The Sierra Era
Lawrence Livermore’s high-performance computing (HPC) facilities house some of the fastest supercomputers in the world, including the flagship Sierra machine. Online for more than a year, Sierra primarily runs simulations for the National Nuclear Security Administration’s (NNSA’s) Advanced Simulation and Computing (ASC) Program. Sierra substantially increases the Laboratory’s ability to support ASC’s stockpile stewardship work by providing more accurate, predictive simulations.
Sierra was formally dedicated in October 2018 and opened to NNSA users for classified work in the spring of 2019. Leading up to those milestones was a yearslong effort by CORAL—a collaboration of Oak Ridge, Argonne, and Lawrence Livermore national laboratories—and Livermore’s Sierra Center of Excellence to prepare applications for the first major heterogeneous system at the Laboratory (see S&TR, March 2015, Gearing Up for the Next Challenge in High-Performance Computing; and March 2017, A Center of Excellence Prepares for Sierra). Through CORAL, the Department of Energy (DOE) requested proposals for extreme-scale computing systems. After hardware vendors were selected, the Center of Excellence provided resources to modify Livermore’s large code base for execution on the new machine’s architecture.
Likewise, Sierra had to be optimized for DOE workloads. “We have been continuously engaged with HPC vendors to help steer development of future computing systems,” explains Chris Clouse, Livermore’s acting program director for Weapons Simulation and Computing. “Collaborating with other DOE laboratories helps capture vendors’ attention so they can appreciate the larger context of the country’s scientific computing needs.”
This lengthy preparation—designing advanced computing hardware, shifting the software programming paradigm, and pushing the industry standard—has culminated in unprecedented simulation capabilities at Livermore. As NNSA’s most powerful supercomputer, Sierra ushers in a new era of computing architectures, software development, and scientific applications.
When the Sequoia supercomputer came online in 2012, it put Lawrence Livermore squarely in the petaflop (1015 floating-point operations per second) era of computing (see S&TR, July/August 2013, Reaching for New Computational Heights with Sequoia). It had taken a decade of computing innovations to achieve the factor of 1,000 gains in performance from the first teraflop (1012 floating-point operations per second) systems. All that extra computing power, and resulting computing gains over the last decade, have come at the expense of increased power demands. Looking ahead to the next generation of computers, Laboratory researchers knew a more energy-efficient approach would be needed. “Any extreme-scale machine must balance operating costs with computing performance gains,” says Clouse. “More powerful regimes cannot be achieved by simply scaling out current, heavyweight core technology. We need a new approach that offers an affordable electricity bill.”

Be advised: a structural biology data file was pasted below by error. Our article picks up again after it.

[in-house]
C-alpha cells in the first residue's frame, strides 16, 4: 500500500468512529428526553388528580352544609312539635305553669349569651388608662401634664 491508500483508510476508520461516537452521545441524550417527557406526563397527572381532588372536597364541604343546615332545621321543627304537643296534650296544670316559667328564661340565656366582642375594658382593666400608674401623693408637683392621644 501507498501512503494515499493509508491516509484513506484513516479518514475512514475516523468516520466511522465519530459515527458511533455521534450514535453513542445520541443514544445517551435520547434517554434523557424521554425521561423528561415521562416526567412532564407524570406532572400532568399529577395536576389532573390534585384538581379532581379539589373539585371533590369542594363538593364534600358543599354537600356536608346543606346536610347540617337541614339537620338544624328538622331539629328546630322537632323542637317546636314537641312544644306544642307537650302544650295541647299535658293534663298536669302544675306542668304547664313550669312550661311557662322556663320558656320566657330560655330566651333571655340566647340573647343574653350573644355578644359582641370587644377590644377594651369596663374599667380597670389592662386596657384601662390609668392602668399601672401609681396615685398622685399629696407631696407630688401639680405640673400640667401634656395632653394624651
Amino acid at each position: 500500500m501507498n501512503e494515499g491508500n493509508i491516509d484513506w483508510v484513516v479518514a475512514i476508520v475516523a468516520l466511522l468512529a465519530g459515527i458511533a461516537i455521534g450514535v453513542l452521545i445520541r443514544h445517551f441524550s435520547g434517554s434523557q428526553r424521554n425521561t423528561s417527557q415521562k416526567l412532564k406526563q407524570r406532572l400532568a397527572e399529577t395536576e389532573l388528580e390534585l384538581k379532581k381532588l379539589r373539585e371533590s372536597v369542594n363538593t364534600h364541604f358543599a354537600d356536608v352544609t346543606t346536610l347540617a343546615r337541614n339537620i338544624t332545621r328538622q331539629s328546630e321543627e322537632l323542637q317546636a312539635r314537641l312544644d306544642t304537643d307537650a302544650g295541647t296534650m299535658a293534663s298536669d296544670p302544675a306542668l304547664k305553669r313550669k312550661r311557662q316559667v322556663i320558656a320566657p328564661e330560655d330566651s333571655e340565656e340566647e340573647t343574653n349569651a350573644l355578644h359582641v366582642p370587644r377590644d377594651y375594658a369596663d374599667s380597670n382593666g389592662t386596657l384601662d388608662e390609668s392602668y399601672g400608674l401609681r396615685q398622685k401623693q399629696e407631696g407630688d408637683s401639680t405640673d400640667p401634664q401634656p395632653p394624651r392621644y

Sierra’s advanced heterogeneous, or hybrid, architecture uses more than one type of processor or core. It combines 17,280 NVIDIA Tesla V100 (volta) graphics processing units (GPUs), which increase parallel processing power, and 8,640 IBM Power9 central processing units (CPUs). Clouse says, “Some parts of our large multiphysics applications simply will not run well on a solely GPU-based system.” Sierra’s GPU-to-CPU ratio helps balance the machine’s application workload. Sierra’s 100-gigabit-per-second network swiftly transfers data between these processors, and its memory capacity for data-intensive calculations reaches 1.38 petabytes. In comparison to other GPU-based machines at the Laboratory, Sierra also has significantly more high-bandwidth memory per processor. “Performance is heavily tied to the high-bandwidth memory associated with the GPUs. The more data we can fit into that type of memory, the better our codes will perform,” states Clouse.
Sierra’s sophisticated architecture enables the machine to register a peak performance of 125 petaflops using only 11 megawatts of electricity. In other words, Sierra is six times faster than Sequoia but uses only one-third more wattage. Terri Quinn, associate program director for Livermore Computing, explains, “GPUs sip energy compared to traditional server processors. With leading HPC systems incorporating tens of thousands of processors and consuming multiple megawatts of power each year, GPUs keep power consumption in check, require a smaller footprint, and cost less than a CPU-only system of comparable performance—if you can take advantage of them.” (See Global Distinction below.)
Abstraction and Memory Solutions
According to Quinn, pursuing Sierra’s hybrid architecture was a difficult decision. She says, “The ASC teams have put in an extraordinary amount of effort, often with IBM and NVIDIA experts alongside, to ready our codes (which did not run on GPUs) for Sierra.” Clouse adds that NNSA has led the advancement of portability solutions for new architectures. He says, “Rather than completely rewrite these complex codes, we are working to make codes run well on a wide range of platforms with relatively small, isolated modifications.”
Livermore computer scientists and software developers explored numerous portability and optimization solutions during the years leading up to Sierra’s installation (see S&TR, September 2016, Laying the Groundwork for Extreme-Scale Computing). For example, new algorithms exploit data parallelism and memory access to help ensure that codes capitalize on GPUs. Novel tools combine simulation and visualization routines to maximize data processing while in memory, and innovative memory-management models automate data movement between memory locations with minimal disruption to the source code. Clouse adds, “Small parts of each code were ported over and optimized to the new system before the entire code was considered ready for Sierra.”
One key GPU-portability innovation is Livermore’s RAJA abstraction layer. Large multiphysics codes typically contain millions of lines of code and thousands of calculation loops. RAJA provides abstractions at the loop level, separating platform-independent and platform-specific code for streamlined execution. Many of Livermore’s production codes have adopted RAJA, and codes under development will include abstraction layers from inception.